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Investor Behavior in the Stock Market

If you were asked if you thought investors always acted rational in their investment styles, what would be your answer? Many different theories have been given concerning the stock market and if it is actually an efficient market. If investors acted rationally all the time, then you would think that the market does act efficiently all the time. The interesting thing is that investors do not act rational all the time.

In 2001, Dalbar, a financial-services company, released a study they had completed on investor behavior. They found that in the 17 year period that included data up to December, 2000 investors actually did worse than the S&P 500. The average investor only made a 5.32% return on their money during this period while the S&P 500 increased by over 16%. This would indicate that it would be better to invest in a S&P 500 index fund and leave the decision making out of the mix.

Research was done as to why the average investor did not do well in their stock trading strategy. Several different reasons were found to be the cause.

Emotions played a major factor in how an investor did on their investment returns. This was given the name "investor regret". If an investor purchased a stock and it went down, they were unwilling to let it go. They were unwilling to admit that they had made a mistake. They did not realize that they could go further if they would only admit their mistake and move on to a winning investment. The flip side of this is when an investor does not act on their research and does not buy a stock and then watches that stock soar. This can be hard on the nerves.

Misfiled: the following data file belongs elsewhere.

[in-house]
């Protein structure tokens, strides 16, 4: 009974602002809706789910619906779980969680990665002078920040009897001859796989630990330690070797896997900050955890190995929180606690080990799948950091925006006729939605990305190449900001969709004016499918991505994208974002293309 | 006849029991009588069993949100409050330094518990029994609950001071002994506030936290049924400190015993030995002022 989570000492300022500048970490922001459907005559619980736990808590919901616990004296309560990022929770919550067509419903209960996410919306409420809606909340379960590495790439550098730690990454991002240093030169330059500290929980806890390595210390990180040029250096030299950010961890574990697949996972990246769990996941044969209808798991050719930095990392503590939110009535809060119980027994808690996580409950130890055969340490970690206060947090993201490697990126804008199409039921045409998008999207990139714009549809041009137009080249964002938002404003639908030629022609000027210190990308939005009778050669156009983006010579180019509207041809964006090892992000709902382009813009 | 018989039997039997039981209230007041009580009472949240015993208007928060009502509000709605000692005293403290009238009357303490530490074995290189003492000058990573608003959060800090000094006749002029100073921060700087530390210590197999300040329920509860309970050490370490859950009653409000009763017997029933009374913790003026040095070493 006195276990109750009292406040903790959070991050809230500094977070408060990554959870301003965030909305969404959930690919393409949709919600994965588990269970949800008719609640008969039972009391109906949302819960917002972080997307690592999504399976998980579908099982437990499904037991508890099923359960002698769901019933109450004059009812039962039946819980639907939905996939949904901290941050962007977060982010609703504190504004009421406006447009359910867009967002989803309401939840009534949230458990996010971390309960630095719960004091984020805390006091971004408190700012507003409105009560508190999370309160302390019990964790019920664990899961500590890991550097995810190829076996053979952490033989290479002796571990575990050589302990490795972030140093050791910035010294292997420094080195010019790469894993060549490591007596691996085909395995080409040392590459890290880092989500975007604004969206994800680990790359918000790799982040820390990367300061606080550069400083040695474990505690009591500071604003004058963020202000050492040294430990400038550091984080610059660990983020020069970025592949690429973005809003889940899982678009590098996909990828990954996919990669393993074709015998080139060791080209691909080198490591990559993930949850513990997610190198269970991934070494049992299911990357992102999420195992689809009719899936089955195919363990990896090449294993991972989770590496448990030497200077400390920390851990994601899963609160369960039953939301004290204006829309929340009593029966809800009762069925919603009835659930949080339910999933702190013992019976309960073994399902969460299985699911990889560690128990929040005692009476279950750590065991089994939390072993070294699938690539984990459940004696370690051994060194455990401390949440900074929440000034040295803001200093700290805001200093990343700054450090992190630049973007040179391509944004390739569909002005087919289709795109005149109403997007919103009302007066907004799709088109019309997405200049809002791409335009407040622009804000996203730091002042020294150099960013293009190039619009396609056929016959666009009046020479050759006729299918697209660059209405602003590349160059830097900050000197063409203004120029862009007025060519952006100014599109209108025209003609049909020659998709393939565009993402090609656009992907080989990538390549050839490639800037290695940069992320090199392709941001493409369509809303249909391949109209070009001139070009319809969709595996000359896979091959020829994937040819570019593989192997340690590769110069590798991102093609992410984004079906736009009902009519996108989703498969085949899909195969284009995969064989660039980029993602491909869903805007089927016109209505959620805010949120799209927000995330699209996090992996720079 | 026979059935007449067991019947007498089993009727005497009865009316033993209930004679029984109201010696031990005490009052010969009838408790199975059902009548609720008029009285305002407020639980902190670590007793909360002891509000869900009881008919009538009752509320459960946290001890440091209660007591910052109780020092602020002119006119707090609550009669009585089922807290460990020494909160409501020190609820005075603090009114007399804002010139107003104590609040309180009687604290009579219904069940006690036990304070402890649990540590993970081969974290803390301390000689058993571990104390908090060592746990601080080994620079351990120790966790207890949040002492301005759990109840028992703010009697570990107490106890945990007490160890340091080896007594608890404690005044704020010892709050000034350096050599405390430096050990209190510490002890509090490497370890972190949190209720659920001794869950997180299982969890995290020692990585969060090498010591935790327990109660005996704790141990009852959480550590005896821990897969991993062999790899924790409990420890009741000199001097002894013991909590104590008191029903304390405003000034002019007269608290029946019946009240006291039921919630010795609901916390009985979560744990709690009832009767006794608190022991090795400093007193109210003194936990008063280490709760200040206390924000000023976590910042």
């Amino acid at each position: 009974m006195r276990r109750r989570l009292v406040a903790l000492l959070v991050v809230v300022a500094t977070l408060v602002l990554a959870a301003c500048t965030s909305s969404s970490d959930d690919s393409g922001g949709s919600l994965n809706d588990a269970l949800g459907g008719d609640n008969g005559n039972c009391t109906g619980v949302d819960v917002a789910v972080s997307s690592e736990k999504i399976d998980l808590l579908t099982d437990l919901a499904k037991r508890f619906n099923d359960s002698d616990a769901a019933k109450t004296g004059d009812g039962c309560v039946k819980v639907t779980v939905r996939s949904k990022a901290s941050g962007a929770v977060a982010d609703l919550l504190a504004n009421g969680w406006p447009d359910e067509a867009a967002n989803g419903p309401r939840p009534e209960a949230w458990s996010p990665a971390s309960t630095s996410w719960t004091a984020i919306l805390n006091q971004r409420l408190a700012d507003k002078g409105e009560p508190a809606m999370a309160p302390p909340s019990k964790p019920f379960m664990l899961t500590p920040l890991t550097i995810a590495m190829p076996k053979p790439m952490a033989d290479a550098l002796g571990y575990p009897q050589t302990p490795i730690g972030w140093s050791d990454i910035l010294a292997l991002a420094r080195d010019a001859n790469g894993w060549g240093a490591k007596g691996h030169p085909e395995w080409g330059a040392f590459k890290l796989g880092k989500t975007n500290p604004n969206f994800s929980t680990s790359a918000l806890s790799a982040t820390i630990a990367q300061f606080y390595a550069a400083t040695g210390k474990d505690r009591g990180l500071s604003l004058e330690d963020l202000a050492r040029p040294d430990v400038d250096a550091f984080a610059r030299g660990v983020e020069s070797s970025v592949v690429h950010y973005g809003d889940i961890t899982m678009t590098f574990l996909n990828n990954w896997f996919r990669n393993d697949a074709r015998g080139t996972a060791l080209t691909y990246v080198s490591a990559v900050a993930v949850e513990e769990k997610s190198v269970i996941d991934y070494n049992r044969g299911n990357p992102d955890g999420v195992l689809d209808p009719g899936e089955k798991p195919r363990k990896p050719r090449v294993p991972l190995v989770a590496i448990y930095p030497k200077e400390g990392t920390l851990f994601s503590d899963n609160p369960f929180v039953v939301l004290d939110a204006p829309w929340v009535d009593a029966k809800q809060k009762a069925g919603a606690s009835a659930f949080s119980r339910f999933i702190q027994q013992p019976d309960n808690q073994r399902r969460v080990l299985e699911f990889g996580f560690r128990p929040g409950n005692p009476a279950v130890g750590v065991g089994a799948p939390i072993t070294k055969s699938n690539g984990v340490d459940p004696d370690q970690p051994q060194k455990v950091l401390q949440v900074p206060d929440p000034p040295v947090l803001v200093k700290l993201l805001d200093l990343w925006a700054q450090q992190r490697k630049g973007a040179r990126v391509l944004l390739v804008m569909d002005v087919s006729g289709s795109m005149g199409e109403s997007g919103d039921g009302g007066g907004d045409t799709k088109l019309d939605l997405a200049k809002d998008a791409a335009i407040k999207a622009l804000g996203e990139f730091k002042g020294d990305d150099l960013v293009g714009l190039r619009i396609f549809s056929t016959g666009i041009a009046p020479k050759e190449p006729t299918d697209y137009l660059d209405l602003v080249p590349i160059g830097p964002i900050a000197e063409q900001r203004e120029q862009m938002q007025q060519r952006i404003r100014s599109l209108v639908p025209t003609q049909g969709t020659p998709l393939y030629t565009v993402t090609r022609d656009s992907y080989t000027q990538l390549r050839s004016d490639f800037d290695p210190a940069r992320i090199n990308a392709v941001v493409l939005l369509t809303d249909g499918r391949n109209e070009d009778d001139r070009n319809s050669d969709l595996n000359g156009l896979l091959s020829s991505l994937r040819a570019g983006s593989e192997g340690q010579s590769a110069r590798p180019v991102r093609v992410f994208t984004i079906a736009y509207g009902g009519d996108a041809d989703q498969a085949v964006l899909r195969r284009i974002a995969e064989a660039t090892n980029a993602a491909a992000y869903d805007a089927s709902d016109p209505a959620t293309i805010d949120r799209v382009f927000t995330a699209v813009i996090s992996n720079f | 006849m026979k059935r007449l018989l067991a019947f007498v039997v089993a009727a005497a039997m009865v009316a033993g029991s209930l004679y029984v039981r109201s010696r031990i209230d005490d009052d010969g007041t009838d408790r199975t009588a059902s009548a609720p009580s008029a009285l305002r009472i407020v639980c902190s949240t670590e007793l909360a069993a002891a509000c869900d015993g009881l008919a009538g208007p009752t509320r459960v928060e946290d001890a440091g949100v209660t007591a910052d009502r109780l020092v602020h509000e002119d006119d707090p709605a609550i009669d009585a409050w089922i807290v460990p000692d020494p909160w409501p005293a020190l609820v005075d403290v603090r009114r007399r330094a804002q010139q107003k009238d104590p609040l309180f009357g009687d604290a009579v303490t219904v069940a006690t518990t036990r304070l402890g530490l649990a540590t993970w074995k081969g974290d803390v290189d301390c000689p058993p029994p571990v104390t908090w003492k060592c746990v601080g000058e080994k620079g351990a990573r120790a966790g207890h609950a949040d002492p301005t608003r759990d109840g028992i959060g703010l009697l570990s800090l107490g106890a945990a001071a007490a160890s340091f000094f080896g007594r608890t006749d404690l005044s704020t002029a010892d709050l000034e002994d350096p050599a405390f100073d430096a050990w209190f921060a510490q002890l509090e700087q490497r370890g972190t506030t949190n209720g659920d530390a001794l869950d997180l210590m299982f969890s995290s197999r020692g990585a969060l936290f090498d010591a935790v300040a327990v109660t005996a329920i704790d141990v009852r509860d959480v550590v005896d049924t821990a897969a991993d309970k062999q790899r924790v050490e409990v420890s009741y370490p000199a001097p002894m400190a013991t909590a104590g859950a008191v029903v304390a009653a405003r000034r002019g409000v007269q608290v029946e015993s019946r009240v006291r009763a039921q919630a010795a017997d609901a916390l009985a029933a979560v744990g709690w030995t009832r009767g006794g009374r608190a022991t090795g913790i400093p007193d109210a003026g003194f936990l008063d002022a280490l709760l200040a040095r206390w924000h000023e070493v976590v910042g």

Mental Accounting is the process of placing different events into different compartments. This mental accounting affects our behavior in relation to our investments. If an investor has watched an investment go up $200.00 and it is now only up by $100.00, that investor will not sell the stock. They just can not walk away from that $100.00 even though it was never theirs.

Anchoring is where the investor pins their expectations on historical prices. They expect that the market will continue to go in the direction it is moving and refuse to acknowledge anything different. They anchor their belief on past performances. Stock markets do have ups and downs and they do not always act as either a bull or bear market. The trick is to be willing to admit that a shift has occurred.